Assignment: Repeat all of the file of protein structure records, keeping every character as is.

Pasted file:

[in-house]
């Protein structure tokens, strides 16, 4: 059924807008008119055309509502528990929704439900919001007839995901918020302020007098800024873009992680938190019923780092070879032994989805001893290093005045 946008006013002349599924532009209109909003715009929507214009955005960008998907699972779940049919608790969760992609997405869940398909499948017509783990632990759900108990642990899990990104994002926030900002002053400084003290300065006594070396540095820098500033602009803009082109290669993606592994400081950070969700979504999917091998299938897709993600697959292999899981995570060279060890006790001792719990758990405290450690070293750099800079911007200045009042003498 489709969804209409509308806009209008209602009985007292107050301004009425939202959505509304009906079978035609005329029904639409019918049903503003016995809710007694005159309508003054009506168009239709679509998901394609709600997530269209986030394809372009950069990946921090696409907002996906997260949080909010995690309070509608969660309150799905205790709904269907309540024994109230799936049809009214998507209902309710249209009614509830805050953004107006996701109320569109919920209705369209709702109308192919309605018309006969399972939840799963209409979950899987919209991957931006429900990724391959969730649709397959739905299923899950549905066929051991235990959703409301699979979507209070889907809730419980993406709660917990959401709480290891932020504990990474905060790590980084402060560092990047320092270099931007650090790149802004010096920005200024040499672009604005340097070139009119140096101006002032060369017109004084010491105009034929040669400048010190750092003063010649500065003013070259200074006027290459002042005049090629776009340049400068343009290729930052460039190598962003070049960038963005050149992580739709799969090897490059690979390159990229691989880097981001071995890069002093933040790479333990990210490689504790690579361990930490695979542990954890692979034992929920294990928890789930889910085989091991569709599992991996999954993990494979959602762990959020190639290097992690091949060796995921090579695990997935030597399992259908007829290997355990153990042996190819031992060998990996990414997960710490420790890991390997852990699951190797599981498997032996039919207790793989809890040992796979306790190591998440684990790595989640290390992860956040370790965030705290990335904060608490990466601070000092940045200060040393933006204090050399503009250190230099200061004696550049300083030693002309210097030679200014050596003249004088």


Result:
[in-house]
């Protein structure tokens, strides 16, 4: 059924807008008119055309509502528990929704439900919001007839995901918020302020007098800024873009992680938190019923780092070879032994989805001893290093005045 946008006013002349599924532009209109909003715009929507214009955005960008998907699972779940049919608790969760992609997405869940398909499948017509783990632990759900108990642990899990990104994002926030900002002053400084003290300065006594070396540095820098500033602009803009082109290669993606592994400081950070969700979504999917091998299938897709993600697959292999899981995570060279060890006790001792719990758990405290450690070293750099800079911007200045009042003498 489709969804209409509308806009209008209602009985007292107050301004009425939202959505509304009906079978035609005329029904639409019918049903503003016995809710007694005159309508003054009506168009239709679509998901394609709600997530269209986030394809372009950069990946921090696409907002996906997260949080909010995690309070509608969660309150799905205790709904269907309540024994109230799936049809009214998507209902309710249209009614509830805050953004107006996701109320569109919920209705369209709702109308192919309605018309006969399972939840799963209409979950899987919209991957931006429900990724391959969730649709397959739905299923899950549905066929051991235990959703409301699979979507209070889907809730419980993406709660917990959401709480290891932020504990990474905060790590980084402060560092990047320092270099931007650090790149802004010096920005200024040499672009604005340097070139009119140096101006002032060369017109004084010491105009034929040669400048010190750092003063010649500065003013070259200074006027290459002042005049090629776009340049400068343009290729930052460039190598962003070049960038963005050149992580739709799969090897490059690979390159990229691989880097981001071995890069002093933040790479333990990210490689504790690579361990930490695979542990954890692979034992929920294990928890789930889910085989091991569709599992991996999954993990494979959602762990959020190639290097992690091949060796995921090579695990997935030597399992259908007829290997355990153990042996190819031992060998990996990414997960710490420790890991390997852990699951190797599981498997032996039919207790793989809890040992796979306790190591998440684990790595989640290390992860956040370790965030705290990335904060608490990466601070000092940045200060040393933006204090050399503009250190230099200061004696550049300083030693002309210097030679200014050596003249004088």